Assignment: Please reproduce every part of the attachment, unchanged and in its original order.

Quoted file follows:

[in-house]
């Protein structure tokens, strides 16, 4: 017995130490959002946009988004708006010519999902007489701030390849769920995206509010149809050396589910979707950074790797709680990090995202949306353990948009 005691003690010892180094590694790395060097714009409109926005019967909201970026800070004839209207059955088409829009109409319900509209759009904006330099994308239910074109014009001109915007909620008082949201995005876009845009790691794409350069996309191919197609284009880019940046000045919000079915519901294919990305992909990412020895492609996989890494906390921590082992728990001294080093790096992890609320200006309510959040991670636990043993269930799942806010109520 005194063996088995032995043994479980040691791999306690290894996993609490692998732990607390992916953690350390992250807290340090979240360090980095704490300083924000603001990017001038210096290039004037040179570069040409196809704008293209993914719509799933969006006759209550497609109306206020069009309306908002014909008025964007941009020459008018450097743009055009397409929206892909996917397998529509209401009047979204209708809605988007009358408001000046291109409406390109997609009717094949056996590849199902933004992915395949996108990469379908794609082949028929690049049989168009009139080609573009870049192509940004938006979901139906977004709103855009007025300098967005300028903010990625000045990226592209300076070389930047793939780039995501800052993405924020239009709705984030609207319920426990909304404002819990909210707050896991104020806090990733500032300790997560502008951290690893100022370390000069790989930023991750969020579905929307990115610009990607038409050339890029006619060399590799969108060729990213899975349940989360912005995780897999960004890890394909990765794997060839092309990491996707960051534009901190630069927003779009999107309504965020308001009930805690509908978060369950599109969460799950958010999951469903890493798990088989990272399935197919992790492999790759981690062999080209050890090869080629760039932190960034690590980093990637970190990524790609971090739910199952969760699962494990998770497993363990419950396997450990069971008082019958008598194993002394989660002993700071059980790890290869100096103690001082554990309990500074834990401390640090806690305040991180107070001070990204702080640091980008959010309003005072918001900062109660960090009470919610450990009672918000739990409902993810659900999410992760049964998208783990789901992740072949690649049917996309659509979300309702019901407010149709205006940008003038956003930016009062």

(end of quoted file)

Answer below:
[in-house]
């Protein structure tokens, strides 16, 4: 017995130490959002946009988004708006010519999902007489701030390849769920995206509010149809050396589910979707950074790797709680990090995202949306353990948009 005691003690010892180094590694790395060097714009409109926005019967909201970026800070004839209207059955088409829009109409319900509209759009904006330099994308239910074109014009001109915007909620008082949201995005876009845009790691794409350069996309191919197609284009880019940046000045919000079915519901294919990305992909990412020895492609996989890494906390921590082992728990001294080093790096992890609320200006309510959040991670636990043993269930799942806010109520 005194063996088995032995043994479980040691791999306690290894996993609490692998732990607390992916953690350390992250807290340090979240360090980095704490300083924000603001990017001038210096290039004037040179570069040409196809704008293209993914719509799933969006006759209550497609109306206020069009309306908002014909008025964007941009020459008018450097743009055009397409929206892909996917397998529509209401009047979204209708809605988007009358408001000046291109409406390109997609009717094949056996590849199902933004992915395949996108990469379908794609082949028929690049049989168009009139080609573009870049192509940004938006979901139906977004709103855009007025300098967005300028903010990625000045990226592209300076070389930047793939780039995501800052993405924020239009709705984030609207319920426990909304404002819990909210707050896991104020806090990733500032300790997560502008951290690893100022370390000069790989930023991750969020579905929307990115610009990607038409050339890029006619060399590799969108060729990213899975349940989360912005995780897999960004890890394909990765794997060839092309990491996707960051534009901190630069927003779009999107309504965020308001009930805690509908978060369950599109969460799950958010999951469903890493798990088989990272399935197919992790492999790759981690062999080209050890090869080629760039932190960034690590980093990637970190990524790609971090739910199952969760699962494990998770497993363990419950396997450990069971008082019958008598194993002394989660002993700071059980790890290869100096103690001082554990309990500074834990401390640090806690305040991180107070001070990204702080640091980008959010309003005072918001900062109660960090009470919610450990009672918000739990409902993810659900999410992760049964998208783990789901992740072949690649049917996309659509979300309702019901407010149709205006940008003038956003930016009062």